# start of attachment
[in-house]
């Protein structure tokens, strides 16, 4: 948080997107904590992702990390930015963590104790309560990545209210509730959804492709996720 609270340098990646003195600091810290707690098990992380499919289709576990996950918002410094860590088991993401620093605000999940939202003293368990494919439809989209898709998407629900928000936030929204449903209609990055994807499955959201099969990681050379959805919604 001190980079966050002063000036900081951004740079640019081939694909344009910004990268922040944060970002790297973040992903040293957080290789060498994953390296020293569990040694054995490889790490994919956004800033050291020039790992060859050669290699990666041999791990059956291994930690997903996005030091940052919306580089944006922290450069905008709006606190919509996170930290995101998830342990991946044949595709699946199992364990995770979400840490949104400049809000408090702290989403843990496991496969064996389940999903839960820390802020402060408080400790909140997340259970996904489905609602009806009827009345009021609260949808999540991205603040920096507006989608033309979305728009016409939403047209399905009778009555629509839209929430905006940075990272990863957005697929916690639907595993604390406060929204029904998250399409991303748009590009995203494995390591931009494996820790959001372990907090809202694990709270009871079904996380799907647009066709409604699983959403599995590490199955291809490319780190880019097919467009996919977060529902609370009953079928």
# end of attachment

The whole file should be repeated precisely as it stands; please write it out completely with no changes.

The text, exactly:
[in-house]
């Protein structure tokens, strides 16, 4: 948080997107904590992702990390930015963590104790309560990545209210509730959804492709996720 609270340098990646003195600091810290707690098990992380499919289709576990996950918002410094860590088991993401620093605000999940939202003293368990494919439809989209898709998407629900928000936030929204449903209609990055994807499955959201099969990681050379959805919604 001190980079966050002063000036900081951004740079640019081939694909344009910004990268922040944060970002790297973040992903040293957080290789060498994953390296020293569990040694054995490889790490994919956004800033050291020039790992060859050669290699990666041999791990059956291994930690997903996005030091940052919306580089944006922290450069905008709006606190919509996170930290995101998830342990991946044949595709699946199992364990995770979400840490949104400049809000408090702290989403843990496991496969064996389940999903839960820390802020402060408080400790909140997340259970996904489905609602009806009827009345009021609260949808999540991205603040920096507006989608033309979305728009016409939403047209399905009778009555629509839209929430905006940075990272990863957005697929916690639907595993604390406060929204029904998250399409991303748009590009995203494995390591931009494996820790959001372990907090809202694990709270009871079904996380799907647009066709409604699983959403599995590490199955291809490319780190880019097919467009996919977060529902609370009953079928």